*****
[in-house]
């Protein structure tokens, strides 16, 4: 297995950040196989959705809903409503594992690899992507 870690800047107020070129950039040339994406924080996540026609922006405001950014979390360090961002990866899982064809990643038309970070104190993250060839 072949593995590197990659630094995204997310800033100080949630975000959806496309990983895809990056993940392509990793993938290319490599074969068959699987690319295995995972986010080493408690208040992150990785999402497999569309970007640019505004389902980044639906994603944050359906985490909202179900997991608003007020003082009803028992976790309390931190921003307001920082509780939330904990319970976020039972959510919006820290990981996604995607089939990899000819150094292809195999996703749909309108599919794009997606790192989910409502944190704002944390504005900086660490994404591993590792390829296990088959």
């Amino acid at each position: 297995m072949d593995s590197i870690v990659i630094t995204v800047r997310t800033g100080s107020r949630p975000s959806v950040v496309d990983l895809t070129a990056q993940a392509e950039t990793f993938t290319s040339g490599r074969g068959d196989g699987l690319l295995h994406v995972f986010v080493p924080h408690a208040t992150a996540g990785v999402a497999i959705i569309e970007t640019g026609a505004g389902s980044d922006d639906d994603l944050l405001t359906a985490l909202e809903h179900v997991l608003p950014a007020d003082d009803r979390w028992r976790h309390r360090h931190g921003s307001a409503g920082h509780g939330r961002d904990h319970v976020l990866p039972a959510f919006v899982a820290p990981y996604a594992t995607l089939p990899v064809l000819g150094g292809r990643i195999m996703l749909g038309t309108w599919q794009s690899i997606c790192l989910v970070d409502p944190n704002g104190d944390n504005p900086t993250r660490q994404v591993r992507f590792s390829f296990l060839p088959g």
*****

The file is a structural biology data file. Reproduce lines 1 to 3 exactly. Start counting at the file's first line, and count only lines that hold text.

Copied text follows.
[in-house]
């Protein structure tokens, strides 16, 4: 297995950040196989959705809903409503594992690899992507 870690800047107020070129950039040339994406924080996540026609922006405001950014979390360090961002990866899982064809990643038309970070104190993250060839 072949593995590197990659630094995204997310800033100080949630975000959806496309990983895809990056993940392509990793993938290319490599074969068959699987690319295995995972986010080493408690208040992150990785999402497999569309970007640019505004389902980044639906994603944050359906985490909202179900997991608003007020003082009803028992976790309390931190921003307001920082509780939330904990319970976020039972959510919006820290990981996604995607089939990899000819150094292809195999996703749909309108599919794009997606790192989910409502944190704002944390504005900086660490994404591993590792390829296990088959």
């Amino acid at each position: 297995m072949d593995s590197i870690v990659i630094t995204v800047r997310t800033g100080s107020r949630p975000s959806v950040v496309d990983l895809t070129a990056q993940a392509e950039t990793f993938t290319s040339g490599r074969g068959d196989g699987l690319l295995h994406v995972f986010v080493p924080h408690a208040t992150a996540g990785v999402a497999i959705i569309e970007t640019g026609a505004g389902s980044d922006d639906d994603l944050l405001t359906a985490l909202e809903h179900v997991l608003p950014a007020d003082d009803r979390w028992r976790h309390r360090h931190g921003s307001a409503g920082h509780g939330r961002d904990h319970v976020l990866p039972a959510f919006v899982a820290p990981y996604a594992t995607l089939p990899v064809l000819g150094g292809r990643i195999m996703l749909g038309t309108w599919q794009s690899i997606c790192l989910v970070d409502p944190n704002g104190d944390n504005p900086t993250r660490q994404v591993r992507f590792s390829f296990l060839p088959g």